STACEY SAID THE EAR SEEMED TO BREAK OFF LIKE A COOKIE?

The skin was not in a condition for us to examine. But probably at that point in the game, the circulation was so poor to the extremities, to the skin itself, that it was not normal. So for it to fall apart would not be unheard of.

SO THE MYSTERY IS WHAT WAS THE PATHOLOGY, OR THE GENETIC ABNORMALITY OF THIS ANIMAL?

I guess so, yes.

IF IT IS LIKE THE ONE IN ELMENDORF ­ THEY ARE SIMILAR ­ THEN BETWEEN MAY AND OCTOBER THERE WOULD HAVE BEEN TWO ANIMALS 300 MILES APART THAT LOOKED SIMILAR UPON DEATH.

I think what you’ve got are coyotes that have some skin pathology and some disease. I think the population is a lot greater than what people expect as far as coyotes are concerned. Again, you take a large enough population ­ horses, humans, dogs, whatever ­ you will get abnormalities.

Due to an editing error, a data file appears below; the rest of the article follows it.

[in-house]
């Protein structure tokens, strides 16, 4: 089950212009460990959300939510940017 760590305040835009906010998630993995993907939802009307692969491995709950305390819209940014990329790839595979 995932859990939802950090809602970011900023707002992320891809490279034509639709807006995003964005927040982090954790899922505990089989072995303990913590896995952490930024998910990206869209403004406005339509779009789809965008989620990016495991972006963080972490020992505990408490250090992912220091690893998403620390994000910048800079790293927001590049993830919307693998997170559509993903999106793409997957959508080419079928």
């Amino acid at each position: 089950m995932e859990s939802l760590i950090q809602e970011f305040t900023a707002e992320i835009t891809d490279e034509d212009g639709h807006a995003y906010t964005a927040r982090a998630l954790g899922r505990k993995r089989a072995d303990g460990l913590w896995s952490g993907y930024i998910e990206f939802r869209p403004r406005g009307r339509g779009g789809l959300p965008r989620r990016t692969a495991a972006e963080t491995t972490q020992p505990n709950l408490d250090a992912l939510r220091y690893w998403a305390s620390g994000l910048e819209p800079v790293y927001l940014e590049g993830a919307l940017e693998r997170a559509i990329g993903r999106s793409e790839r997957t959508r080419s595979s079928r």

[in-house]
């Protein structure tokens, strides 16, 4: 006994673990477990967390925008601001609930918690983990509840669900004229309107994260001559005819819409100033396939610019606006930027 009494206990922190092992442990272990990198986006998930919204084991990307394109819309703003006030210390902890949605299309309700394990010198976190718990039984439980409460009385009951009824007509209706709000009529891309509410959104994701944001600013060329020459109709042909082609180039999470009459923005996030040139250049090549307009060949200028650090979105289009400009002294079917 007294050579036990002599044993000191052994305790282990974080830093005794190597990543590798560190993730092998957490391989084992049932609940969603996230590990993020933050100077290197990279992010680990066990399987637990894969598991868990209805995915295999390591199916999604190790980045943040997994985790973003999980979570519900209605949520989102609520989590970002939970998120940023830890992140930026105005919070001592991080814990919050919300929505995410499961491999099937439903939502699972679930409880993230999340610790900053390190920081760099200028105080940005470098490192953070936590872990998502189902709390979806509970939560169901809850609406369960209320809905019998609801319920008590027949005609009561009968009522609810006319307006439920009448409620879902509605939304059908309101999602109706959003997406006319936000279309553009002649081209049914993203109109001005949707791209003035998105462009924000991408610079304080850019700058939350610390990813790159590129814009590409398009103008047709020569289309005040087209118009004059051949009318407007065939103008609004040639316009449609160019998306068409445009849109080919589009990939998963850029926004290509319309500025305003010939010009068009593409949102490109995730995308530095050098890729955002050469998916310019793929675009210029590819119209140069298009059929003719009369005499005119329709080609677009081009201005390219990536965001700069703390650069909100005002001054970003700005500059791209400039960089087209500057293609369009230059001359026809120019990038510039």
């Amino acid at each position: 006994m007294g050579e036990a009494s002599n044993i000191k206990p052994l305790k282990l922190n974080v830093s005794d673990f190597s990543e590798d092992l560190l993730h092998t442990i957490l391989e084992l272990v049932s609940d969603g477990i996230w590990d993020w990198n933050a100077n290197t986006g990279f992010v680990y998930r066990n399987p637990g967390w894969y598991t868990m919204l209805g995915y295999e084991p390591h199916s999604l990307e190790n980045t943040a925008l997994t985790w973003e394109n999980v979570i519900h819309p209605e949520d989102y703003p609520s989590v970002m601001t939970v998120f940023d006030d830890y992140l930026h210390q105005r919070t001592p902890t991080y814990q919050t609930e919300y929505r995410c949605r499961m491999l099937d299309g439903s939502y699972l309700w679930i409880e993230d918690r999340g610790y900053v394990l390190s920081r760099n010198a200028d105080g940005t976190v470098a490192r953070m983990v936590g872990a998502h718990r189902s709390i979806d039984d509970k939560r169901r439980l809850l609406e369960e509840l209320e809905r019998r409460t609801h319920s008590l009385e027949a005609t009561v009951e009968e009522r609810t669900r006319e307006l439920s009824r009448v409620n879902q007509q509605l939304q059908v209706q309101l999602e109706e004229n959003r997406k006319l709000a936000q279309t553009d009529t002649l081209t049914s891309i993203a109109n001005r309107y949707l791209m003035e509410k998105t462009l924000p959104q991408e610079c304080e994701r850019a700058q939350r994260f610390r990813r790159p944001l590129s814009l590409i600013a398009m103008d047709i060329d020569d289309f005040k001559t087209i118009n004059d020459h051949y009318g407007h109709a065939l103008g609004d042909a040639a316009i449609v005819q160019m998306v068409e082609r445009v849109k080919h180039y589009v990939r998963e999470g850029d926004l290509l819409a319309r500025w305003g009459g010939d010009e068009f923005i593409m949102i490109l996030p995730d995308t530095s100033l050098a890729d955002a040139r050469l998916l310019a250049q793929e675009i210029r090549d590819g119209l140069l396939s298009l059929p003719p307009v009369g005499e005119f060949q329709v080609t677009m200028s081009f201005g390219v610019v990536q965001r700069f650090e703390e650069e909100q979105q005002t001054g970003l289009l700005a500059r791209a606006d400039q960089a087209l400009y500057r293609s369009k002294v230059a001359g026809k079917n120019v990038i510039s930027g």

DO YOU THINK IT IS WORTH AN INVESTMENT OF ANY KIND TO DO ANY KIND OF DNA ANALYSIS?

I don’t. I can with certainty tell you what species you are looking at (canine coyote). I don’t think DNA is going to tell you what disease processes were set up before death. But as far as species, I think we already know.

IF STACEY AND HER BROTHER OR ANYONE ELSE CAN TRAP A SIMILAR LOOKING ANIMAL, WOULD YOU BE WILLING TO LOOK AT IT ALIVE JUST TO MAKE A DETERMINATION THERE?

Yes, I would examine it.”